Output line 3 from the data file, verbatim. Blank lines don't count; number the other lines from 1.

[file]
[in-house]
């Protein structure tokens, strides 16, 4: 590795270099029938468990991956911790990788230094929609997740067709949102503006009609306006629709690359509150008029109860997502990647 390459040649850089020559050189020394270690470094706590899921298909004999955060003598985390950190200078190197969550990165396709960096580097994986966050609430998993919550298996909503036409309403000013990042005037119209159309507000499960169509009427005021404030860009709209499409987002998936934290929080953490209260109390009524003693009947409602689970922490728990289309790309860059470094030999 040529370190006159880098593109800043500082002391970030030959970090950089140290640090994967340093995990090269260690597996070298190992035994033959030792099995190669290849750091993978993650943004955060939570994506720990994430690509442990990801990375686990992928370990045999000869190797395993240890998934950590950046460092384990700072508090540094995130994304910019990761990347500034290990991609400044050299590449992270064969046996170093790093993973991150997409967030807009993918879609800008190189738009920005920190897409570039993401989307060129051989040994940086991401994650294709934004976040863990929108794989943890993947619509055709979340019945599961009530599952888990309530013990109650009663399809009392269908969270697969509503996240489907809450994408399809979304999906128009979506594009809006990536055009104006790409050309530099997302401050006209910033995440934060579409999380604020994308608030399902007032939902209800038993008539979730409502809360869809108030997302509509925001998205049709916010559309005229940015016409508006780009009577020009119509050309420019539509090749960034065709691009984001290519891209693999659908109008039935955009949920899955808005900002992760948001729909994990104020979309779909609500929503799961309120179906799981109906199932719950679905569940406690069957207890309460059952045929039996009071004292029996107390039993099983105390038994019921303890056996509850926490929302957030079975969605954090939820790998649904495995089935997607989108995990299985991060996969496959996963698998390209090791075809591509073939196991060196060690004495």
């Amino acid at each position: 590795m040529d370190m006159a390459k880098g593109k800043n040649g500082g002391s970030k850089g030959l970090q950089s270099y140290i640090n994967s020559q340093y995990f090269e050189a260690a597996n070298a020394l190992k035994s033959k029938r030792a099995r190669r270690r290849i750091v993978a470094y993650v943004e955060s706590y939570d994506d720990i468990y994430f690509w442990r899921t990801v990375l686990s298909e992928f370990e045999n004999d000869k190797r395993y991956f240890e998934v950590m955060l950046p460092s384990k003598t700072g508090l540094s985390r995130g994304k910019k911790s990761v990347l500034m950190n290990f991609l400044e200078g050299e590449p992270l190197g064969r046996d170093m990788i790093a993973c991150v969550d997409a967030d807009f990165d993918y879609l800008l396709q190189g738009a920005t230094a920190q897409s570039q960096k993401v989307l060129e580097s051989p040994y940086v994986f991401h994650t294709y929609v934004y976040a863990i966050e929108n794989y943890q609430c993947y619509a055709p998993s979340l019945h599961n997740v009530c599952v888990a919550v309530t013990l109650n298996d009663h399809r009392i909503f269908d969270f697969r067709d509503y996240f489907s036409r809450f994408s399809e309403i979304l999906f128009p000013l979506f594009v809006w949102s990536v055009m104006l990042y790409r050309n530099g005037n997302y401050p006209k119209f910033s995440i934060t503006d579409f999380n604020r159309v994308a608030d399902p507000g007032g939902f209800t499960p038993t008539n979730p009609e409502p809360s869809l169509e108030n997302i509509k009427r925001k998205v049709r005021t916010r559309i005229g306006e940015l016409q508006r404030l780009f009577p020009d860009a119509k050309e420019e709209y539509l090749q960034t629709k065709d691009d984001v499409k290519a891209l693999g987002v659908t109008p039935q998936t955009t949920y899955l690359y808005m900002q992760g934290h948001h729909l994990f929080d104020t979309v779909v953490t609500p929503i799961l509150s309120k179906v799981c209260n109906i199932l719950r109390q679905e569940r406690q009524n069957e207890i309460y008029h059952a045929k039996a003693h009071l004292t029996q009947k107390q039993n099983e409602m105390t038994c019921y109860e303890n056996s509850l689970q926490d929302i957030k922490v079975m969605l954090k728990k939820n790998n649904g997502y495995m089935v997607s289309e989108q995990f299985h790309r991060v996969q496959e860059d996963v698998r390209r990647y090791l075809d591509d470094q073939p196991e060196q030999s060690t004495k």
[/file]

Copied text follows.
């Amino acid at each position: 590795m040529d370190m006159a390459k880098g593109k800043n040649g500082g002391s970030k850089g030959l970090q950089s270099y140290i640090n994967s020559q340093y995990f090269e050189a260690a597996n070298a020394l190992k035994s033959k029938r030792a099995r190669r270690r290849i750091v993978a470094y993650v943004e955060s706590y939570d994506d720990i468990y994430f690509w442990r899921t990801v990375l686990s298909e992928f370990e045999n004999d000869k190797r395993y991956f240890e998934v950590m955060l950046p460092s384990k003598t700072g508090l540094s985390r995130g994304k910019k911790s990761v990347l500034m950190n290990f991609l400044e200078g050299e590449p992270l190197g064969r046996d170093m990788i790093a993973c991150v969550d997409a967030d807009f990165d993918y879609l800008l396709q190189g738009a920005t230094a920190q897409s570039q960096k993401v989307l060129e580097s051989p040994y940086v994986f991401h994650t294709y929609v934004y976040a863990i966050e929108n794989y943890q609430c993947y619509a055709p998993s979340l019945h599961n997740v009530c599952v888990a919550v309530t013990l109650n298996d009663h399809r009392i909503f269908d969270f697969r067709d509503y996240f489907s036409r809450f994408s399809e309403i979304l999906f128009p000013l979506f594009v809006w949102s990536v055009m104006l990042y790409r050309n530099g005037n997302y401050p006209k119209f910033s995440i934060t503006d579409f999380n604020r159309v994308a608030d399902p507000g007032g939902f209800t499960p038993t008539n979730p009609e409502p809360s869809l169509e108030n997302i509509k009427r925001k998205v049709r005021t916010r559309i005229g306006e940015l016409q508006r404030l780009f009577p020009d860009a119509k050309e420019e709209y539509l090749q960034t629709k065709d691009d984001v499409k290519a891209l693999g987002v659908t109008p039935q998936t955009t949920y899955l690359y808005m900002q992760g934290h948001h729909l994990f929080d104020t979309v779909v953490t609500p929503i799961l509150s309120k179906v799981c209260n109906i199932l719950r109390q679905e569940r406690q009524n069957e207890i309460y008029h059952a045929k039996a003693h009071l004292t029996q009947k107390q039993n099983e409602m105390t038994c019921y109860e303890n056996s509850l689970q926490d929302i957030k922490v079975m969605l954090k728990k939820n790998n649904g997502y495995m089935v997607s289309e989108q995990f299985h790309r991060v996969q496959e860059d996963v698998r390209r990647y090791l075809d591509d470094q073939p196991e060196q030999s060690t004495k």